Wintertime is the best time for a ‘me-time’ face mask session.
To serious skincare scholars (and you, dear GP reader, are most definitely hardcore beauty buffs), face masks are as essential as cleanser, and they’ve rightly earned a rep for delivering spectacular results, fast.
Whether you’re using a clay or sheet mask, looking to amp up your glow or take down a pimple, we’re here to help you put your best face forward.
First, do your homework
Ask yourself: what are hoping to achieve? If your skin is a little spotty or oily, look for masks with detoxifying ingredients like clay, charcoal, and salicylic acid (try The Ordinary Salicylic Acid 2% Masque, $21.90, or Innisfree Super Volcanic Clay Mousse Mask, $32.
Anti-inflammatory ingredients, like niacinamide and aloe vera, can help soothe sensitive skin (like The Body Shop Aloe Calm Sheet Mask, $7), vitamin C can give dull skin a brightening boost (find it in This Works Morning Expert Vitamin C Power Mask, $77), and peptides and ceramides can help tighten slack skin (like Aceology Anti-Aging Gold Modelling Mask, $79 for 4).
And if your face is starting to feel thirsty, as is probably the case at this time of year, you might be tempted to pick up a ‘watery’ mask–don’t. Instead, look for ingredients like hyaluronic acid, glycerin and nourishing oils, that come in an “emulsion or creamy formula, or even an overnight mask, as these are more effective for dry skin and the damaged moisture barrier that can happen during cold weather,” explains Innisfree facemask expert Hyejung Oh.
If your face is feeling prickly or puffy, place your mask in the fridge beforehand to help calm the skin (at all other times, store masks in a cool, dry place, and “keep sheet masks horizontal so the essence doesn’t shift to one side, and always gently rub the packet before opening so the essence spreads out evenly,” advises Oh).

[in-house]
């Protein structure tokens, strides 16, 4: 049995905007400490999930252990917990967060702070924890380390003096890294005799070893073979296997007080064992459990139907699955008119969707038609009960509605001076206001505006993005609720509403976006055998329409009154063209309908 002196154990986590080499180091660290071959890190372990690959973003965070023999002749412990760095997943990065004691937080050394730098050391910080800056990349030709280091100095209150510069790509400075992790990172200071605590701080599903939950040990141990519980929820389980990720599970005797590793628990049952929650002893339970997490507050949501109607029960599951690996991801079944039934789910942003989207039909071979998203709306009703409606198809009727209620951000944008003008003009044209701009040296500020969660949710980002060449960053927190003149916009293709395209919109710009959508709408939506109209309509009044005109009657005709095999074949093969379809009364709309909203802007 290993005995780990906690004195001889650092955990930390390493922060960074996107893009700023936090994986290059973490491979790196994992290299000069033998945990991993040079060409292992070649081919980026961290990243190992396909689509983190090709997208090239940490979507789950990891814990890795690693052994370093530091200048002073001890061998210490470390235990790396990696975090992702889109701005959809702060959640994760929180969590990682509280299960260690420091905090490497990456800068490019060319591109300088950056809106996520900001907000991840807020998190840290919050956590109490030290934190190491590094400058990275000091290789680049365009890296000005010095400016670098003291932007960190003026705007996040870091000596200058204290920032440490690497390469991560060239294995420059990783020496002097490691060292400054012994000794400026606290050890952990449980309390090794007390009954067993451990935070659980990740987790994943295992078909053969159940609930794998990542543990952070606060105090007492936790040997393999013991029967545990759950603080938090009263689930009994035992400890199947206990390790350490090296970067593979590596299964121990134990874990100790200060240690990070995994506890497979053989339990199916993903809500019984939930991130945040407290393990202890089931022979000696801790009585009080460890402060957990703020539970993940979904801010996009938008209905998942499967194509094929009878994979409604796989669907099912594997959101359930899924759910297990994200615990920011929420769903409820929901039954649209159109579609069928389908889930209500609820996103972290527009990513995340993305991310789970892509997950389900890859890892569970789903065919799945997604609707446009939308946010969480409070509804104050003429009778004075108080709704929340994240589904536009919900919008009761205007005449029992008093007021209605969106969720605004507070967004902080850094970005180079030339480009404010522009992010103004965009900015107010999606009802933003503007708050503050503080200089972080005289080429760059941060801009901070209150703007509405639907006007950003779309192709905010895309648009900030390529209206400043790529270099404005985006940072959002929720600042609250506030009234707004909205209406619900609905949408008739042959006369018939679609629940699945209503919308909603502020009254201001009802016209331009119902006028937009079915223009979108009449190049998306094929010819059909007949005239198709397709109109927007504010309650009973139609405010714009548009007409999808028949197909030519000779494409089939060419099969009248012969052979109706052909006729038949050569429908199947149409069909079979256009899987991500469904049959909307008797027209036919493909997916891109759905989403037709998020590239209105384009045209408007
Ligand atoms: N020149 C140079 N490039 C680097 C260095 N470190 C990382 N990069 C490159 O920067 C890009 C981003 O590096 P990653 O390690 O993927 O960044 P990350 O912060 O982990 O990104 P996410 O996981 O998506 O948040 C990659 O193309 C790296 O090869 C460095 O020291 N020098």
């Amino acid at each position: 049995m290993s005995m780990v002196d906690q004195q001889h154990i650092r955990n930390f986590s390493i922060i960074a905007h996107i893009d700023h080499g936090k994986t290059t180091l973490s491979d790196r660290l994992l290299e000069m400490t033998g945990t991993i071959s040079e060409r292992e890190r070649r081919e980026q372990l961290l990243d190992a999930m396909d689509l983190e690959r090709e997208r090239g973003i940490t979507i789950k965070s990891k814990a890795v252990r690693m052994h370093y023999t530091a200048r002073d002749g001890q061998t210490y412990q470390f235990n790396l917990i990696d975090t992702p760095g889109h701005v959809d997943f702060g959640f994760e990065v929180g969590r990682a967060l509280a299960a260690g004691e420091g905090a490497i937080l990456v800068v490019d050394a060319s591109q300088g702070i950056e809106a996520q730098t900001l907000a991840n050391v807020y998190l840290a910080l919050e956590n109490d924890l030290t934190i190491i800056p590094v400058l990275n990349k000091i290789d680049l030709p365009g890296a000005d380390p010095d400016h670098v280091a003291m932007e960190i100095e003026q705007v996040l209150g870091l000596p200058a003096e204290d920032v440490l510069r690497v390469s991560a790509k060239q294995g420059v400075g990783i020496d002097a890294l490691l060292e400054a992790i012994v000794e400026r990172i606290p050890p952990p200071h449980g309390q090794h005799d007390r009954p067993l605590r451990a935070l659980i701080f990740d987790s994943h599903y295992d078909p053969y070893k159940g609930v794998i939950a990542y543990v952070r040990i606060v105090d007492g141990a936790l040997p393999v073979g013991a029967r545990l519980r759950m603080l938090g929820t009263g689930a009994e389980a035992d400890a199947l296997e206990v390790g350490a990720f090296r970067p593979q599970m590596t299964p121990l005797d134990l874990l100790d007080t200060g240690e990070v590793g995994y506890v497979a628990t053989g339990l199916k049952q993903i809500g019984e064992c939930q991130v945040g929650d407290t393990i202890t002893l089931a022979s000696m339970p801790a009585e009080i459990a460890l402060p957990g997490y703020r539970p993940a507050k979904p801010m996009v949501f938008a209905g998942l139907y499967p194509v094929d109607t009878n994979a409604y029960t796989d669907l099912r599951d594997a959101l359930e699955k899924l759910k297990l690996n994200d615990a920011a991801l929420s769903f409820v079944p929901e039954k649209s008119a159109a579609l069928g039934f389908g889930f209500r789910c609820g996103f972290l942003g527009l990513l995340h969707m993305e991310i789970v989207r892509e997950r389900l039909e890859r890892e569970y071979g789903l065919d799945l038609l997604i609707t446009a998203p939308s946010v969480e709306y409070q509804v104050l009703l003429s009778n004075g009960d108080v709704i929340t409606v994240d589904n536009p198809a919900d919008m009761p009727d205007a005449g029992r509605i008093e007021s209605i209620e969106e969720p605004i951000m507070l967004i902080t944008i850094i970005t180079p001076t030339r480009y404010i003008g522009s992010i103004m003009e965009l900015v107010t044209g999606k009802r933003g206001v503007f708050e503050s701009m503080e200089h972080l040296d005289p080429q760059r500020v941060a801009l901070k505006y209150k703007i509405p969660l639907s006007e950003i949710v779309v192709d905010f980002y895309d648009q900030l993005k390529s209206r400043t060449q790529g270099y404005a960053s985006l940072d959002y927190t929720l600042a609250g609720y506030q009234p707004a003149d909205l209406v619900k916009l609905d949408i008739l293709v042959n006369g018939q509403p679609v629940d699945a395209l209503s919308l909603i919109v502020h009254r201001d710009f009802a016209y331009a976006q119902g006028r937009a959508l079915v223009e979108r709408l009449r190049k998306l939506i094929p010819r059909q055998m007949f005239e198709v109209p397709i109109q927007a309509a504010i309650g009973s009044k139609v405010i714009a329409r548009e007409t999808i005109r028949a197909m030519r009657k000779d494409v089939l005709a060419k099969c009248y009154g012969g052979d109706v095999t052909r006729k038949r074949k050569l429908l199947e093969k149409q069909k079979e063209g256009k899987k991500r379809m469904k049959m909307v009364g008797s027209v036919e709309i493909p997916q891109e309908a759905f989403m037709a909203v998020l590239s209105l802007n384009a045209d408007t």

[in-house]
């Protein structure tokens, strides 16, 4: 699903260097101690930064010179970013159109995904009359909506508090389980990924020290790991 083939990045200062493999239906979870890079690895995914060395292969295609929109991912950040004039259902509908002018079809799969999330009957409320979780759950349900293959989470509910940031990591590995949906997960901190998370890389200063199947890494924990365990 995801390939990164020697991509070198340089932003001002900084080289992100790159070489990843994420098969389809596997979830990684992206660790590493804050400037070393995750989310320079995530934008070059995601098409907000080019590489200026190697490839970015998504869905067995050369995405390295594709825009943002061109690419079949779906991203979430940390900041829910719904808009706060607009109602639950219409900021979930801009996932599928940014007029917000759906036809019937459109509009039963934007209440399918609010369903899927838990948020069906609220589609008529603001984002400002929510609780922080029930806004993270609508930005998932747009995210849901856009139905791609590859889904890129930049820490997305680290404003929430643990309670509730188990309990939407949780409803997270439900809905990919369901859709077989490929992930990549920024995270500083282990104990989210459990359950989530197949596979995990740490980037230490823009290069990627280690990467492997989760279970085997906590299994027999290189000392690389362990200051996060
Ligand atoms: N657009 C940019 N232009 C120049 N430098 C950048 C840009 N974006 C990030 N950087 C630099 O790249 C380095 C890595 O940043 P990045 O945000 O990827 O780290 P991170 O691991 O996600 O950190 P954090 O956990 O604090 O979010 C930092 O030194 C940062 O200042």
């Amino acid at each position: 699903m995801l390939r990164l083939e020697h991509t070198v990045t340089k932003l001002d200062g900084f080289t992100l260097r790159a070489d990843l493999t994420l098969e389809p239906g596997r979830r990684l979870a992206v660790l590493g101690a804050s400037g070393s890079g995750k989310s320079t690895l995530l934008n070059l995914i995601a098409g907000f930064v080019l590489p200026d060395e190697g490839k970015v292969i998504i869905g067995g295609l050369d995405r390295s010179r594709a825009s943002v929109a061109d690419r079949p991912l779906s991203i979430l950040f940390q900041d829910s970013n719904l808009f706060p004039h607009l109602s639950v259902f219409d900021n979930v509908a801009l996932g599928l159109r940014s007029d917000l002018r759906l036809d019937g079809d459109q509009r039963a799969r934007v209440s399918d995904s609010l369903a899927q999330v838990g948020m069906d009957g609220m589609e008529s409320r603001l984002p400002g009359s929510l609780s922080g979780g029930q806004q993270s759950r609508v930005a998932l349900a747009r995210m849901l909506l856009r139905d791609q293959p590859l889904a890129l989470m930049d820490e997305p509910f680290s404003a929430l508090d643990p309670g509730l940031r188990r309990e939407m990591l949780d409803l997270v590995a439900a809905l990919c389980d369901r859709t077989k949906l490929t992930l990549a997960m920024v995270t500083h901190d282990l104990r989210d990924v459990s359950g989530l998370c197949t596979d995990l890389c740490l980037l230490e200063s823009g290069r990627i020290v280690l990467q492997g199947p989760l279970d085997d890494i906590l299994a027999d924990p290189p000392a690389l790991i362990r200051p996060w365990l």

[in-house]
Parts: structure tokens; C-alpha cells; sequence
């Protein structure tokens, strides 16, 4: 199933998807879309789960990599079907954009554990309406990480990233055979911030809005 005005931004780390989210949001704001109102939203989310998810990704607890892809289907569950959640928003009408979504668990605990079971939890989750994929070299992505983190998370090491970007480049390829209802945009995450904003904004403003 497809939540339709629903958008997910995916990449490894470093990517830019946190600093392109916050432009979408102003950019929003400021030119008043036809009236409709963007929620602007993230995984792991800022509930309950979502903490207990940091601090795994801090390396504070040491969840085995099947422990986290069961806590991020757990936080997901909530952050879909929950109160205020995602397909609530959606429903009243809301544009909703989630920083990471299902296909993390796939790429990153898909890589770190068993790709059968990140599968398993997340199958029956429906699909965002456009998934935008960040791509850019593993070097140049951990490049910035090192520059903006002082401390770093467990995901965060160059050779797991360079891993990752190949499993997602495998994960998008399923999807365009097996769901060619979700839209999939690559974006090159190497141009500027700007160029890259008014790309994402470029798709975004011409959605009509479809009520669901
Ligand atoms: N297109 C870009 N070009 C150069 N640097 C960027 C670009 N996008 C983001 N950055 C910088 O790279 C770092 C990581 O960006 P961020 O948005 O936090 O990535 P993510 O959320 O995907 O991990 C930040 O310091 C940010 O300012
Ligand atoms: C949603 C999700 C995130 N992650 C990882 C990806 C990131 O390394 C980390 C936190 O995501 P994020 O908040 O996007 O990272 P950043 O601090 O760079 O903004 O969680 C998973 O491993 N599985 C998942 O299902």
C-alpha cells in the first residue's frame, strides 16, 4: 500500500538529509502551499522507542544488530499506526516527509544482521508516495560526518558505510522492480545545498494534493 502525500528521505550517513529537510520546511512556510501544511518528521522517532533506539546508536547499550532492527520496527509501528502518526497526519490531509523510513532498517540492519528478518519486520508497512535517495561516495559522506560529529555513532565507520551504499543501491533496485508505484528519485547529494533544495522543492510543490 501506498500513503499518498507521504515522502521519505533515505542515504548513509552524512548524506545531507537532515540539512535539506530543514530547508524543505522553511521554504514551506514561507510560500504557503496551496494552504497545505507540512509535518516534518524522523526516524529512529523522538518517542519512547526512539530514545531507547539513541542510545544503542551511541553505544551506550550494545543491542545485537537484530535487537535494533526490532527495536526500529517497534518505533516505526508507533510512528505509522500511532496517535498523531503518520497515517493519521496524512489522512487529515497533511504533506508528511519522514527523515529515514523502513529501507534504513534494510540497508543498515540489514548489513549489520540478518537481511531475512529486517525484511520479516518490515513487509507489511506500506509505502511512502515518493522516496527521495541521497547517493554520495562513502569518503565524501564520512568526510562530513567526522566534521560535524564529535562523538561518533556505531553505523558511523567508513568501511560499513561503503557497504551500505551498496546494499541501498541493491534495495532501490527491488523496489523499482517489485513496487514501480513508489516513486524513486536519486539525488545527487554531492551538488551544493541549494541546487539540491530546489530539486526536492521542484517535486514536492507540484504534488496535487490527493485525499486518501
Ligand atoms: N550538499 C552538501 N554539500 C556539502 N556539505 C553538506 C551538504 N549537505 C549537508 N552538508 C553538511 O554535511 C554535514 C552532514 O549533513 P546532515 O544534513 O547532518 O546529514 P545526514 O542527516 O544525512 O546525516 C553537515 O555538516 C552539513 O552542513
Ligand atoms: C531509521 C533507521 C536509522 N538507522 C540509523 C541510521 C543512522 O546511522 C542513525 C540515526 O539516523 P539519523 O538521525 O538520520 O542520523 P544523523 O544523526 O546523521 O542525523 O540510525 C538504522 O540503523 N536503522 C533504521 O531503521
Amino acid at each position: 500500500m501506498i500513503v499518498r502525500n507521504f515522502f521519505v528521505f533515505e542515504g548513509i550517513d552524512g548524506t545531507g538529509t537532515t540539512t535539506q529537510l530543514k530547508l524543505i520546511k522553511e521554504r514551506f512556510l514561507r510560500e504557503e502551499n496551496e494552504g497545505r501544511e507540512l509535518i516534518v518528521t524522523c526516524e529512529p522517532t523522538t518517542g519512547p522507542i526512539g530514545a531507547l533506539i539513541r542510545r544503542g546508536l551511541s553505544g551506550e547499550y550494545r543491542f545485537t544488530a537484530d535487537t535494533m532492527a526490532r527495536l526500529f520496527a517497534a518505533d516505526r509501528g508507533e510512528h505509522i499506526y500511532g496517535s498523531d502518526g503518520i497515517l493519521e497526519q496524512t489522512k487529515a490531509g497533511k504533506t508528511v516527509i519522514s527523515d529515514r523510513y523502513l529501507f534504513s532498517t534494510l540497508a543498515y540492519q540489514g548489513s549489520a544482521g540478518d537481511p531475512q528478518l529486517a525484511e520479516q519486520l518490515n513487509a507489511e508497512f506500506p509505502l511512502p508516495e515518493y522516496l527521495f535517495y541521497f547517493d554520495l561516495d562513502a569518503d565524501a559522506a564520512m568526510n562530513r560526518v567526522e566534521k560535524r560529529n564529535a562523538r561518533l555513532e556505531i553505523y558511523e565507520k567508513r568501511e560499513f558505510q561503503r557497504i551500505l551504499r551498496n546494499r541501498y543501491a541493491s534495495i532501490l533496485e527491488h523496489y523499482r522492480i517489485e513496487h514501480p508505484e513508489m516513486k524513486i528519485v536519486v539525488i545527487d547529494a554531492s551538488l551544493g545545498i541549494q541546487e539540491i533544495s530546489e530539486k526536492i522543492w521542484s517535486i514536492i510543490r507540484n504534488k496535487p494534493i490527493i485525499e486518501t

Skip anything too fragrant if you have sensitive skin, and please, for heaven’s sake, do not experiment the day before a big ‘do. “Avoid foil, exfoliating or detox masks 24 hours before an event, unless you know the product and how your skin reacts to it, or just stick to an instant-glow mask or something you’ve used before,” warns Aceology skincare expert Caitlin Hodgson. Once you’ve picked your perfect match, it’s time to get your skin ready. One of the reasons we’re all obsessed with masks is that most of them offer rapid results, and that’s because “we’re taking the time to set up the conditions for optimum uptake of actives and ingredients, which we don’t usually do when we’re rushing through our daily skincare routine,” explains Hodgson. So start with fresh, smooth skin (that means cleanse and gently exfoliate), and then try this: “Press a warm, damp towel over your face to open up the pores–this will enhance absorption of the mask’s active ingredients and boost the benefits,” suggests Oh. Just make sure the cloth is not too hot, as this will only irritate the skin.
More is more – but only sometimes
Also not for the time poor: doing two face masks in a row, which is becoming more popular. If you want to give it a try, a good basic duo is a detoxifying or deep-cleansing mask first, followed with something hydrating, soothing or brightening.
But as with most things in life, too much of a good thing can lead to not-so-good things, namely, skin reactions. Hodgson suggests restricting general mask use to two to three times per week, max, to give skin the chance to breathe and actually benefit from each application, and using masks with high-performance or active ingredients no more than two times per week. (Besides, as Hodgson wisely notes, masking every day can take the novelty out of the process.) The only exception is “a light, hydrating mask, which can often be used daily to replace multiple skincare steps,” explains Oh.
And it goes without saying but always, always, follow instructions. If you think leaving a mask on longer than recommended will encourage more ingredient absorption, you would be wrong. Instructions are there for a reason, and leaving a mask on your mug longer than indicated can actually dehydrate and irritate skin. Which defeats the purpose of why you’re masking in the first place.
This article originally appeared in the Winter 2019 issue of Gritty Pretty Magazine.